Our Vision: Growing good by awakening people to grounded, embodied faith.
Our Mission: To teach and practice a way of life based on the values of spiritual practice, creative endeavor, exuberant hospitality, generous friendship.
How Will We Achieve This?
- Develop the agricultural and artisanal potential of the land
- Build an online community through videos, podcasts, and blogs
- Host educational events and spiritual gatherings
- Provide spiritual direction online or in person
Spiritual Practice: Of first importance in the Serene Disciple Project is the practice of connecting to God through silence, prayer, and meditation. These ancient practices facilitate recognition and acceptance of the true self as one “fearfully and wonderfully made” in the image of Creator God. A grounded and embodied faith flows from the self-awareness and God-awareness that is born in practice.
Creative Endeavor: We aspire to a life of peaceful, attentive, creative work connected to a specific place and time. The Serene Disciple Project encourages and facilitates the work of the artist, artisan, and agrarian performed in the context of the kitchen, workshop, studio, gardens, and barns. Through creative endeavor and responsible stewardship of the resources we have been given, we become grounded in God’s vision for his kingdom.
Exuberant Hospitality: This includes tears and laughter, celebration and grief, the extraordinary and the daily grounds our lives in community. In the practice of sharing our lives, our meals, and our spaces with friends and strangers we deepen and enrich our connection with God and all things.
Generous Friendship: Authentic relationship and genuinely honest conversation without holding back, posturing, defensiveness, or condemnation. Through generous friendship we experience and embody the love of God.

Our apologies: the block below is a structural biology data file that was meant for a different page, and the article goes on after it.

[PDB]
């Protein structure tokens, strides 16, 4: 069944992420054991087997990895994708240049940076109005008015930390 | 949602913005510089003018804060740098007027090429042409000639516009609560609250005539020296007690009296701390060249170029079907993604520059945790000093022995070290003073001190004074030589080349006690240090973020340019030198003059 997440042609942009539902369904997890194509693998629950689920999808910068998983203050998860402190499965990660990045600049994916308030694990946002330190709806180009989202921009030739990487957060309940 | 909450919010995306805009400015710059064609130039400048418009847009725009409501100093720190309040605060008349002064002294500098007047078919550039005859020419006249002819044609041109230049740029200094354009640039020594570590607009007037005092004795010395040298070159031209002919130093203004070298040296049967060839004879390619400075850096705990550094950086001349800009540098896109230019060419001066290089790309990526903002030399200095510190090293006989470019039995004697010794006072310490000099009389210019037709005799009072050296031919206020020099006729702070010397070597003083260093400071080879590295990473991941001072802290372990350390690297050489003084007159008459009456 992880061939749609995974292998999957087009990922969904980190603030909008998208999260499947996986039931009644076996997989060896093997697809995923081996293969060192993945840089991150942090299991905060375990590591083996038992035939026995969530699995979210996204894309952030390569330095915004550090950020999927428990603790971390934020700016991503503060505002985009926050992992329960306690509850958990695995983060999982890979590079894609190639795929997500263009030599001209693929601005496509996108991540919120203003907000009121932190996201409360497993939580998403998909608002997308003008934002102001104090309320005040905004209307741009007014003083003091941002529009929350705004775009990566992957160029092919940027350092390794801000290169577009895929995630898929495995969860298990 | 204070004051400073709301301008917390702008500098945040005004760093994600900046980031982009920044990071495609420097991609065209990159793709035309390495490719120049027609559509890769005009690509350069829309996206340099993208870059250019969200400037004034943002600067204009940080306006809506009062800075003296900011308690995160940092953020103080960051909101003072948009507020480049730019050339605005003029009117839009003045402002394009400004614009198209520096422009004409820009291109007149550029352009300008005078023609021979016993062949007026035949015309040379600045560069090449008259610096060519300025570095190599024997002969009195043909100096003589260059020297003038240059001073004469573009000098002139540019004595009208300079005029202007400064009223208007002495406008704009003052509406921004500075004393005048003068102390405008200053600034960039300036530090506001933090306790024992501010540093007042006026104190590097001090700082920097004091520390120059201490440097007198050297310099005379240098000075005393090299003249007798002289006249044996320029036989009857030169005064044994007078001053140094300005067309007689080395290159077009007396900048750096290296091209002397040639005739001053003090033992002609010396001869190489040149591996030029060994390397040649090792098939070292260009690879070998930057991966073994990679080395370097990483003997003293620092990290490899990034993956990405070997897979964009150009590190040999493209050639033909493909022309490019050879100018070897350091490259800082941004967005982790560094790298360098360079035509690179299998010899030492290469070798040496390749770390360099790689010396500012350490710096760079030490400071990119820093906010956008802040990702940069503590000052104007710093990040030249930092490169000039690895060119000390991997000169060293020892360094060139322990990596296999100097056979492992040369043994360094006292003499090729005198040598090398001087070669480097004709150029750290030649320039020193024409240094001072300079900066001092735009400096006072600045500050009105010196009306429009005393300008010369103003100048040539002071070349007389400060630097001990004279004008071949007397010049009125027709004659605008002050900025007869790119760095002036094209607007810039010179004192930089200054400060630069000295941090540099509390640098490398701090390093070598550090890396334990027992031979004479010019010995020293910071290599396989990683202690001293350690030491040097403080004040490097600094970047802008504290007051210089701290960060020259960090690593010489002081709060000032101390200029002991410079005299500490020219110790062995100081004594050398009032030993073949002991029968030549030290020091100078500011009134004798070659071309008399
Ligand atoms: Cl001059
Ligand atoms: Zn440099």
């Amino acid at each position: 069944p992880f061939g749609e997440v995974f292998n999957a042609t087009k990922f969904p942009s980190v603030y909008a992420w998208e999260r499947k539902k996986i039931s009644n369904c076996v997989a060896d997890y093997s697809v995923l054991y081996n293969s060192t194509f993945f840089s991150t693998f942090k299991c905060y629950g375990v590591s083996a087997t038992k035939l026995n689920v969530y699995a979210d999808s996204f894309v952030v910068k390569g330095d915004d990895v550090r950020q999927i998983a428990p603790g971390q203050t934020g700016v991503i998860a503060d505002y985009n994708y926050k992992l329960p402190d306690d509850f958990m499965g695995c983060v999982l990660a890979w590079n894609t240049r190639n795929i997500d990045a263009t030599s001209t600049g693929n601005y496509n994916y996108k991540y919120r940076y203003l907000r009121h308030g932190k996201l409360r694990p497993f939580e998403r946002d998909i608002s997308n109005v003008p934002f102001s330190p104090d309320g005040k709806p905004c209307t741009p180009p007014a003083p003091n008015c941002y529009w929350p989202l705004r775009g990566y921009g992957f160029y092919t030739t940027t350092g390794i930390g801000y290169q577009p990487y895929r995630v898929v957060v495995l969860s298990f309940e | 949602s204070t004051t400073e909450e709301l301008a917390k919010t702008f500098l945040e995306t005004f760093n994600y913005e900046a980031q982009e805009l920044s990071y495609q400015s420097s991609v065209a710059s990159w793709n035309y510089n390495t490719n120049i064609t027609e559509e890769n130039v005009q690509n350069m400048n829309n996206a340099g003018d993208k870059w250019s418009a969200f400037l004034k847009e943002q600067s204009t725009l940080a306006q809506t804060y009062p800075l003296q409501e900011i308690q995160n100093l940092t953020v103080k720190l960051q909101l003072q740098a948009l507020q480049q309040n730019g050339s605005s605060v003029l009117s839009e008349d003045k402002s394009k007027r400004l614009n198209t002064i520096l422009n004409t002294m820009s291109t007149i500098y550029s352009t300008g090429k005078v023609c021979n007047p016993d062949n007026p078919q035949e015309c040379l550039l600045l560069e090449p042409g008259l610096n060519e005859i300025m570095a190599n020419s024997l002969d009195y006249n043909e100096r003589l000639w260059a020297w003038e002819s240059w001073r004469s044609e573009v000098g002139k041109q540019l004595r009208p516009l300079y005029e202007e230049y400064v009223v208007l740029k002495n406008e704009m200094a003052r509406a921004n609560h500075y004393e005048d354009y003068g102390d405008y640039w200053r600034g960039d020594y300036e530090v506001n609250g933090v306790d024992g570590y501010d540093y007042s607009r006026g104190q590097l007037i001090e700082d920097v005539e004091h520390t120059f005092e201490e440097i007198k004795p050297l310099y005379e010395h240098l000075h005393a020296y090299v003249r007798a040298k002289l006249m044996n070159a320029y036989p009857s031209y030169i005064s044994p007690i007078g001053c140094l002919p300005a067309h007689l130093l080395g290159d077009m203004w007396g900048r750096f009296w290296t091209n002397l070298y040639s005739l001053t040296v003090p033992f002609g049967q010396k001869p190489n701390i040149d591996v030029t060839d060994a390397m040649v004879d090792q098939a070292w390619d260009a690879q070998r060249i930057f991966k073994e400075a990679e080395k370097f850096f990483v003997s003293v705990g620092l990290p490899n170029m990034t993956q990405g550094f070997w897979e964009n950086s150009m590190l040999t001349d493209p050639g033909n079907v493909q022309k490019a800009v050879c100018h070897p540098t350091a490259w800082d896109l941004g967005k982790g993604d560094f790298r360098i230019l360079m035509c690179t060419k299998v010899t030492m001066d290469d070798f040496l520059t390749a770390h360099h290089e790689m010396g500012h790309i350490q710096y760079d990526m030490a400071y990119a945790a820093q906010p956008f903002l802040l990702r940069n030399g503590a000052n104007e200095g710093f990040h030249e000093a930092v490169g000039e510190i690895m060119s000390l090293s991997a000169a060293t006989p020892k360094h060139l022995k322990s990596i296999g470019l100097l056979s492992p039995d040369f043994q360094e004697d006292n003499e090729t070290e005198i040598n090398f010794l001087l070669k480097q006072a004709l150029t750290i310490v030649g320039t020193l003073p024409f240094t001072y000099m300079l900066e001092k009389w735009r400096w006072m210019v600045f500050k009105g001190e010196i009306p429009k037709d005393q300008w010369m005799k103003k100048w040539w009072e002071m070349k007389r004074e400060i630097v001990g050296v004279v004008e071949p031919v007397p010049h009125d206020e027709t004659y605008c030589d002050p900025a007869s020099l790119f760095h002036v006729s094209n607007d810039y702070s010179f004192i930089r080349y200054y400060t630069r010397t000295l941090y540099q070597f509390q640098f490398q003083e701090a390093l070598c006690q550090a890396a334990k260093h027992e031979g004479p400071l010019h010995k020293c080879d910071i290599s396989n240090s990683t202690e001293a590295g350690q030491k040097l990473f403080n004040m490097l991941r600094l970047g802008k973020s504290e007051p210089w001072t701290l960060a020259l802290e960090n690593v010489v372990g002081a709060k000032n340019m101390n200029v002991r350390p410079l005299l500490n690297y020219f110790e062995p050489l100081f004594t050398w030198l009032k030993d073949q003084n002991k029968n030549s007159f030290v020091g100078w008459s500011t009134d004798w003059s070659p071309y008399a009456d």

About the Founder – Brett Hart
“Who am I? That’s a more difficult question for me to answer than one might guess. I spent twenty-four years teaching high school science and I worked a parallel career as a pastor and spiritual director for more than thirty years. I have also been married for almost thirty-four years. I am the father of four children and Baba to several grandchildren with two more on the way. Does that tell you who I am?
In the aftermath of a personal and professional crisis almost 10 years ago, I longed for a more sustainable and life-giving way of being in the world. This way of life, which I jokingly called “suburban monasticism,” owed much to the sort of monastic “rules” I had learned about in church history – rules for a way of being, speaking, and acting. My “way of being” consisted of time spent living and growing mindfully in all of the spaces in my home – solitude and personal devotion on the deck, creative activity in the workshop, hospitality in the kitchen, and spiritual friendship marked by good natured and generous conversation on the porch. This monastic quadrilateral of deck, shop, kitchen, and porch form the core of the Serene Disciple Project.
Some years after venturing into this new way of life, my wife and I moved our home from the suburbs of Austin, Texas to an old pecan farm on the outskirts of Coupland, Texas. We have spent the last few years growing this small plot of land into a beautiful and peaceful place in which I continue my “suburban monasticism” (although I’m pretty sure I can now call it rural). Each evening, before going inside, I check on the animals in the barn, the garden, and the chickens on their roost. The smell of the cold evening air and the green of the misted pastures are exhilarating. But what strikes me most, as I kick my farm boots off outside the kitchen door is the quiet simplicity of being here without struggle, allowing myself the successful poverty of effort to be anywhere else or anyone else. I can enjoy the cool of the air, the warmth of a fire, and the smell of the dinner on the stove. In the end, this is who I turned out to be: a serene disciple, content, with no one else to imitate.
And now, it has become my passion to invite others into this peaceful place and this mindful way of coming to know oneself, to respect what the land can give to us and what we can give in return, to build a community that fosters both joyful and difficult conversations. “